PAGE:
Corker, Toomey-Led Legislation Would Restore Congressional Oversight of National Security-Designated Tariffs
Washington, D.C. - U.S. Senators Pat Toomey (R-Pa.), Bob Corker (R-Tenn.), Heidi Heitkamp (D-N.D.), Mark Warner (D-Va.), Lamar Alexander (R-Tenn.), Brian Schatz (D-Hawaii), Ron Johnson (R-Wis.), Chris Van Hollen (D-Md.), Mike Lee (R-Utah), and Jeff Flake (R-Ariz.) today introduced legislation to require congressional approval of tariffs designated under Section 232 of the Trade Expansion Act of 1962.
The bill requires the president to submit to Congress any proposal to adjust imports in the interest of national security under Section 232. For a 60-day period following submission, legislation to approve the proposal will qualify for expedited consideration, guaranteeing the opportunity for debate and a vote. The requirement would apply to all Section 232 actions moving forward, as well as those taken within the past two years.
"Tariffs are taxes on American consumers. They hurt American workers, families, and employers. Imposing them under the false pretense of ‘national security' weakens our economy, our credibility with other nations, and invites retaliation," said Toomey. "The decision to use these taxes should not be taken lightly or unilaterally. By passing this legislation, Congress can reassert its constitutional responsibility (Article 1, Section 8, Clauses 1 and 3) on trade and ensure Americans can keep buying affordable products and keep selling our goods abroad. I hope my Democratic and Republican colleagues join this common-sense effort."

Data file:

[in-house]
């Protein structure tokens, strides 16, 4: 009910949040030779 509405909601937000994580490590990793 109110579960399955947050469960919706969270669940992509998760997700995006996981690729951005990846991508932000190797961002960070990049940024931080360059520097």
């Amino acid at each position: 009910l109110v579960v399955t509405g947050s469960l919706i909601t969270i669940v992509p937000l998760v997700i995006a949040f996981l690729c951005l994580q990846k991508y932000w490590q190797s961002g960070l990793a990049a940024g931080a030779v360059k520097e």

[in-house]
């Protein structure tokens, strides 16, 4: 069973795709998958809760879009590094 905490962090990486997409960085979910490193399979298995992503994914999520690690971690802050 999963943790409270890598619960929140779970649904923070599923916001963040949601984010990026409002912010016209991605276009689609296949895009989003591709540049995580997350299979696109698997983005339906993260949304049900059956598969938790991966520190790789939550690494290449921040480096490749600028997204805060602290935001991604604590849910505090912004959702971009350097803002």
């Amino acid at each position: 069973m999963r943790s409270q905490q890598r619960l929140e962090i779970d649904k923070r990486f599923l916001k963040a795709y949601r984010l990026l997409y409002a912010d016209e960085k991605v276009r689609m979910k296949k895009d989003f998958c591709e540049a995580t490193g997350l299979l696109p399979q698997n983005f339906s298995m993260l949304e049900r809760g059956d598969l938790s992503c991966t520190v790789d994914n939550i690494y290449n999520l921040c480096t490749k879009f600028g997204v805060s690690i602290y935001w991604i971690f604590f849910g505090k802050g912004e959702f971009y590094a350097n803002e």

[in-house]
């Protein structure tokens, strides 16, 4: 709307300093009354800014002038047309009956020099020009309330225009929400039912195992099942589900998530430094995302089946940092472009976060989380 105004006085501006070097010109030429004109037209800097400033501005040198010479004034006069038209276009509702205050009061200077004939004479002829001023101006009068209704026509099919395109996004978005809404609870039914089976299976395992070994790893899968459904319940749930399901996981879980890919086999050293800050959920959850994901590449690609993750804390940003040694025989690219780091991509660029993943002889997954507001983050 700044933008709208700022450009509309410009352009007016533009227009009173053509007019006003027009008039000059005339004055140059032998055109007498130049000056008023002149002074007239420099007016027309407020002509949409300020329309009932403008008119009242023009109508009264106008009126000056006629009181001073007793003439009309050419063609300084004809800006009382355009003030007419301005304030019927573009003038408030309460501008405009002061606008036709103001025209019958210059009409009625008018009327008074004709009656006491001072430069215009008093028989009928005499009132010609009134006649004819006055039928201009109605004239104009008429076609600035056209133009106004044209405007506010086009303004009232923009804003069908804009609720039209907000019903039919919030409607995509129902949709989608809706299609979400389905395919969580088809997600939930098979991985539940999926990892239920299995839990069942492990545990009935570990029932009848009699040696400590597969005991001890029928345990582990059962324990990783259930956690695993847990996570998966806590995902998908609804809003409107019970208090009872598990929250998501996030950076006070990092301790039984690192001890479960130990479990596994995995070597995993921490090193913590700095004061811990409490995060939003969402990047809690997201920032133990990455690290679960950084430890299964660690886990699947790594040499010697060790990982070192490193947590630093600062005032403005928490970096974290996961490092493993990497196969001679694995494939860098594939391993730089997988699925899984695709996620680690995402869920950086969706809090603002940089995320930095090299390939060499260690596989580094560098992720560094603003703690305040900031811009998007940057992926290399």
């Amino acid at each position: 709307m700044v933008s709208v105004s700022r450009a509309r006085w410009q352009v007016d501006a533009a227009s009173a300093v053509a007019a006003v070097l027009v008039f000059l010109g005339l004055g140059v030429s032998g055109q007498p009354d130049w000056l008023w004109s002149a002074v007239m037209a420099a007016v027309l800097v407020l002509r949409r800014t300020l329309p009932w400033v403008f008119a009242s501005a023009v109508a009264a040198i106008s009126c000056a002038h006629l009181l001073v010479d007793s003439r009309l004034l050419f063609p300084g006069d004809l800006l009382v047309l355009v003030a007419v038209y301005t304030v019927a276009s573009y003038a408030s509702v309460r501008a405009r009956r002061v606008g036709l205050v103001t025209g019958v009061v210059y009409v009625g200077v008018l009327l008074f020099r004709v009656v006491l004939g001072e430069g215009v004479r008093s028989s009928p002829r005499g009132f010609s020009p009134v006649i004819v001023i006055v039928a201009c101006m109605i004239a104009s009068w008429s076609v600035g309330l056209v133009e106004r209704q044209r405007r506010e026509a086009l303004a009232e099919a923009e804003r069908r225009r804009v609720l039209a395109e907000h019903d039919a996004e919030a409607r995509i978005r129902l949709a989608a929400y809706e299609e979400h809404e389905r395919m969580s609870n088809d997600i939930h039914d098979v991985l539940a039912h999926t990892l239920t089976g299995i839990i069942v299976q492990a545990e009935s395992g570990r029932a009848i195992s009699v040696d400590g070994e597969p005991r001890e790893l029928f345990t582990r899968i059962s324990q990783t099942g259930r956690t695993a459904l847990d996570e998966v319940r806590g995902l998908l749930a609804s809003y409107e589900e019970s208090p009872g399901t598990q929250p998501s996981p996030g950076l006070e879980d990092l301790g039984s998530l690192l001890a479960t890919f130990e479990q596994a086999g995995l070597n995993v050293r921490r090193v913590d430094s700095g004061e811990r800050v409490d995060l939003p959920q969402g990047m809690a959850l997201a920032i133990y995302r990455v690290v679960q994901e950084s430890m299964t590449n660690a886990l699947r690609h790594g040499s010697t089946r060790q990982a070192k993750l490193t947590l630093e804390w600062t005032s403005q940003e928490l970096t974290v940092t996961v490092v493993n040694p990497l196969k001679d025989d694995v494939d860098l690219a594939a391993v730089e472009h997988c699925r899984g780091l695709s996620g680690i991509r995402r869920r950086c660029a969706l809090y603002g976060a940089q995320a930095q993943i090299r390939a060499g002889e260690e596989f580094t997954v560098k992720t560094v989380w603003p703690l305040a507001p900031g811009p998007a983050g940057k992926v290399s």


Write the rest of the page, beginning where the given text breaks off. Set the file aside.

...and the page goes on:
"While we all agree on the need to ensure the international trade system is fair for American workers, companies and consumers, unfortunately, the administration is abusing the Section 232 authority delegated to the president by Congress," said Corker, chairman of the Senate Foreign Relations Committee. "Making claims regarding national security to justify what is inherently an economic question not only harms the very people we all want to help and impairs relations with our allies but also could invite our competitors to retaliate. If the president truly believes invoking Section 232 is necessary to protect the United States from a genuine threat, he should make the case to Congress and to the American people and do the hard work necessary to secure congressional approval."
"For North Dakota farmers, ranchers, and manufacturers, exporting is critical, but the administration's wrongheaded trade policies are putting their livelihoods in jeopardy," said Heitkamp. "Our bipartisan bill would make sure Congress has a key oversight role if a president imposes tariffs under the claim of national security reasons. Right now, the president is implementing tariffs on our allies, like Canada, Mexico, and the EU - countries that don't pose national security threats but which are critical trading partners for North Dakota. The implications of these tariffs are significant - on our own producers and businesses because of retaliatory tariffs we're now seeing and on our relationships with our allies who could use the same claims of national security to impose tariffs on us. Huge economic policy decisions like tariffs shouldn't be taken lightly, and Congress should serve as a needed check to make sure we aren't losing out in the end."